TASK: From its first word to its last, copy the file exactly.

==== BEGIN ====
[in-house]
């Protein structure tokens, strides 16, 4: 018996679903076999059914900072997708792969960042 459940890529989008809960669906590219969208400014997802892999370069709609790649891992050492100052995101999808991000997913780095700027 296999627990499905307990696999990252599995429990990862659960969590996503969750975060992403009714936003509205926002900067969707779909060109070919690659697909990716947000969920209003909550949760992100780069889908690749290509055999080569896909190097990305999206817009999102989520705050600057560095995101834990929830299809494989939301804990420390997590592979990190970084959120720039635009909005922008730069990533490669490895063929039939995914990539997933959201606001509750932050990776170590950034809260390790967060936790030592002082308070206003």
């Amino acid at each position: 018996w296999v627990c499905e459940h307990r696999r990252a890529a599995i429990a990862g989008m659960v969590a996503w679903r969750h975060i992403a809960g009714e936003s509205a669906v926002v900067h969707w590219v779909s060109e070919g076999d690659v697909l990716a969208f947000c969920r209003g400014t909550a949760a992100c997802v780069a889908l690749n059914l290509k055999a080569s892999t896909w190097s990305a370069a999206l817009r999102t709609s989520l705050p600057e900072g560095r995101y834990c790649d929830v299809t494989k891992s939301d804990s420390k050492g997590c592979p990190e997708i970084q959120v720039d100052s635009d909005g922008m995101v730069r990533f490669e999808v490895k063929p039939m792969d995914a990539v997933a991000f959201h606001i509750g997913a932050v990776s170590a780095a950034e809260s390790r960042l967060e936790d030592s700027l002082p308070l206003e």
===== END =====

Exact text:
[in-house]
């Protein structure tokens, strides 16, 4: 018996679903076999059914900072997708792969960042 459940890529989008809960669906590219969208400014997802892999370069709609790649891992050492100052995101999808991000997913780095700027 296999627990499905307990696999990252599995429990990862659960969590996503969750975060992403009714936003509205926002900067969707779909060109070919690659697909990716947000969920209003909550949760992100780069889908690749290509055999080569896909190097990305999206817009999102989520705050600057560095995101834990929830299809494989939301804990420390997590592979990190970084959120720039635009909005922008730069990533490669490895063929039939995914990539997933959201606001509750932050990776170590950034809260390790967060936790030592002082308070206003």
């Amino acid at each position: 018996w296999v627990c499905e459940h307990r696999r990252a890529a599995i429990a990862g989008m659960v969590a996503w679903r969750h975060i992403a809960g009714e936003s509205a669906v926002v900067h969707w590219v779909s060109e070919g076999d690659v697909l990716a969208f947000c969920r209003g400014t909550a949760a992100c997802v780069a889908l690749n059914l290509k055999a080569s892999t896909w190097s990305a370069a999206l817009r999102t709609s989520l705050p600057e900072g560095r995101y834990c790649d929830v299809t494989k891992s939301d804990s420390k050492g997590c592979p990190e997708i970084q959120v720039d100052s635009d909005g922008m995101v730069r990533f490669e999808v490895k063929p039939m792969d995914a990539v997933a991000f959201h606001i509750g997913a932050v990776s170590a780095a950034e809260s390790r960042l967060e936790d030592s700027l002082p308070l206003e």